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INTERLANGUAGE VARIATION: THE INFLUENCE OF CONTEXTUALIZED LANGUAGE ON L2 PHONOLOGICAL PRODUCTION

Abstract

This study analyzes the production of the English /I/ in obligatory contexts by a Spanish-speaking L2 learner of English, whose phonological system does not include /I/. This study investigates how context—defined by Duranti and Goodwin (1992) as “a frame that surrounds the event being examined and provides resources for its appropriate interpretation” (p. 3)—affects a speaker’s ability to accurately produce native-like phonemes in their L2. The main research question that focuses this study is the following: How do differing levels of textual formality and degrees of contextualization affect the phonological production of the English high/front, lax vowel /I/ by a Spanish-speaking learner of English?

Contrary to Labov’s hypotheses (1966) for L1 speech, the results of the study showed that the participant was most accurate in her production of /I/ in the more vernacular register, i.e. narration, than in the more formal register, i.e. minimal pair naming. Apparently, contextual clues influenced the speakers’ pronunciation of semantically-familiar words. Future studies need to consider what psycholinguistic and reading processes are occurring that cause familiar words, out of context, to be pronounced differently than those embedded in contextualized language. The presence of contextualized language appears to prime the speaker and activate not just lexical features but also phonological components. In spite of being familiar with the semantics of the target words, the subject of the current study achieved greater phonological success when the words were contextualized.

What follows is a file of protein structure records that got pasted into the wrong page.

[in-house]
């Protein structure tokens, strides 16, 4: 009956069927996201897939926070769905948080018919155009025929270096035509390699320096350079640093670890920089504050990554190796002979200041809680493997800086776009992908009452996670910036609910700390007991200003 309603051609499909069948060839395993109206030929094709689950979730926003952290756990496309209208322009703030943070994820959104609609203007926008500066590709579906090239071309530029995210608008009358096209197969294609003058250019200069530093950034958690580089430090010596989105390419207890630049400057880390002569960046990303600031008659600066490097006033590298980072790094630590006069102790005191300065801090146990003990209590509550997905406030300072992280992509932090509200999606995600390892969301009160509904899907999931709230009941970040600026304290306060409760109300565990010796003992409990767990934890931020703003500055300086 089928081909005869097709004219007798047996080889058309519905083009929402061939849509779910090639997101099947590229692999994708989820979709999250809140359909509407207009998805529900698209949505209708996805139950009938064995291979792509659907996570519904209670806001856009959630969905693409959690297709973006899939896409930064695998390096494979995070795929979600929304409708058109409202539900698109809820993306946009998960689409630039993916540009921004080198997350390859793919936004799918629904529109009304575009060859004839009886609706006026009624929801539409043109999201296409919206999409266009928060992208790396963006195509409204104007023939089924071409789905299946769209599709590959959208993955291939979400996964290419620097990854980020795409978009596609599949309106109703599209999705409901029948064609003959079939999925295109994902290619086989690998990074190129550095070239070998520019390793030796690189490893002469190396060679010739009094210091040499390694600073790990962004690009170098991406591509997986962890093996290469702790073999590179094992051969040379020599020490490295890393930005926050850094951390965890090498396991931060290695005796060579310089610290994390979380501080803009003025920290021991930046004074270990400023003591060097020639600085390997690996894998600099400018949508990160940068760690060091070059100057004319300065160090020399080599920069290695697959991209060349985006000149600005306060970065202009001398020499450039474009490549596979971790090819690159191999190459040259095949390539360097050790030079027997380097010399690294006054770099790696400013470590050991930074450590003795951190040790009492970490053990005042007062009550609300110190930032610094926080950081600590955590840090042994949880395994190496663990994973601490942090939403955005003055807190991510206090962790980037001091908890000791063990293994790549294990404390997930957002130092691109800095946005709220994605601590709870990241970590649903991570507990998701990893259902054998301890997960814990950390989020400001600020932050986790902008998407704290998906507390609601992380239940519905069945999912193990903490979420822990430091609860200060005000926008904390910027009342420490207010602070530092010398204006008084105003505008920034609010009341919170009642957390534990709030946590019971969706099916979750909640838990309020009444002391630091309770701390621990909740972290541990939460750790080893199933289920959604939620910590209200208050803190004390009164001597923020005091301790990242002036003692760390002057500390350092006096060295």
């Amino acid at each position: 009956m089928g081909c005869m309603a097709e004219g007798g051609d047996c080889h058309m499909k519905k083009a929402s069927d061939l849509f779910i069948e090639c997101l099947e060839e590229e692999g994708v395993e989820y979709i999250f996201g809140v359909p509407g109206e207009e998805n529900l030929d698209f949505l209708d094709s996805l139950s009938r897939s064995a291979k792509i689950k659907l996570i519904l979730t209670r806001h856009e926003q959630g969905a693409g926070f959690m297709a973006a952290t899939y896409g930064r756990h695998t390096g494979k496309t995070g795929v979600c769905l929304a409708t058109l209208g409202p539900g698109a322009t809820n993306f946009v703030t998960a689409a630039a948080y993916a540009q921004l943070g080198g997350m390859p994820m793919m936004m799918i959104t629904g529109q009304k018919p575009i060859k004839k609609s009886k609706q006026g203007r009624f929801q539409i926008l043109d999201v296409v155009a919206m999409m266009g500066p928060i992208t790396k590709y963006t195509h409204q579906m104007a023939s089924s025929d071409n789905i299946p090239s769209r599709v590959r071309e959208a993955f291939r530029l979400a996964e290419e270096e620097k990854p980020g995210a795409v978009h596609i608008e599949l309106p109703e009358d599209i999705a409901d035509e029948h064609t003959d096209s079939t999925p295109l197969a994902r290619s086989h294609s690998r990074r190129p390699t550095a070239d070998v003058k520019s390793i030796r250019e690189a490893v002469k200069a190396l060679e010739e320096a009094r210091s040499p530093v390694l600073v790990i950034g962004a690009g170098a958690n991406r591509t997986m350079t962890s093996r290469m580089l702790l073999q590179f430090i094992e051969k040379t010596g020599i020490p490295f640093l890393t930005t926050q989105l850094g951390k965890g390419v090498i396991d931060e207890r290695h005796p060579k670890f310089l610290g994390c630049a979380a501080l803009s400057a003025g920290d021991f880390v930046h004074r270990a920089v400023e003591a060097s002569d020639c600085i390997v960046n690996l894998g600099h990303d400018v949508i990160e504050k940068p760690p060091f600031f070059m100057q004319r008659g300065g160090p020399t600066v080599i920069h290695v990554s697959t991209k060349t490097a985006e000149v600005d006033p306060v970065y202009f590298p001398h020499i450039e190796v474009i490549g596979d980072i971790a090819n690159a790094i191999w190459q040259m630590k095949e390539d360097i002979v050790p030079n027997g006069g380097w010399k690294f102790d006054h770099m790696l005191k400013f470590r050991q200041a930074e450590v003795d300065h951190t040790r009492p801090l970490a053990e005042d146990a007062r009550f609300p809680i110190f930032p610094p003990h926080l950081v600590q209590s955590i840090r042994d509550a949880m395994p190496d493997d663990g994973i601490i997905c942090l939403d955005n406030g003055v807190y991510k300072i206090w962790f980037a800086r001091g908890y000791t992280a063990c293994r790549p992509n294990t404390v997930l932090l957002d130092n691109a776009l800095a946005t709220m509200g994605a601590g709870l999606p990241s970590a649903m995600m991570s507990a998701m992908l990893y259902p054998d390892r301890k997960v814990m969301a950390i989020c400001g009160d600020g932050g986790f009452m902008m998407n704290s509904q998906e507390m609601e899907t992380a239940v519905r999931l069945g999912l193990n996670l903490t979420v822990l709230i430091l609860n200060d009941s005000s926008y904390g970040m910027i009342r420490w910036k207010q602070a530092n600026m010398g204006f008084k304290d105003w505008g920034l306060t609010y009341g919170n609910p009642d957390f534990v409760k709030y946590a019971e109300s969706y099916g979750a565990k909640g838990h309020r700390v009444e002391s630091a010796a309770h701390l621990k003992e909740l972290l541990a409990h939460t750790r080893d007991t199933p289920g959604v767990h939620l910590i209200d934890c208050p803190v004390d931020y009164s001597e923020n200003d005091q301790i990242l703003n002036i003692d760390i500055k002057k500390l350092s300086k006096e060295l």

How to Cite

Thompson, G. L. & Brown, A. V., (2003) “INTERLANGUAGE VARIATION: THE INFLUENCE OF CONTEXTUALIZED LANGUAGE ON L2 PHONOLOGICAL PRODUCTION”, Journal of Second Language Acquisition and Teaching 10, p.35-50.

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Greg L. Thompson (University of Arizona)
Alan V. Brown (University of Arizona)

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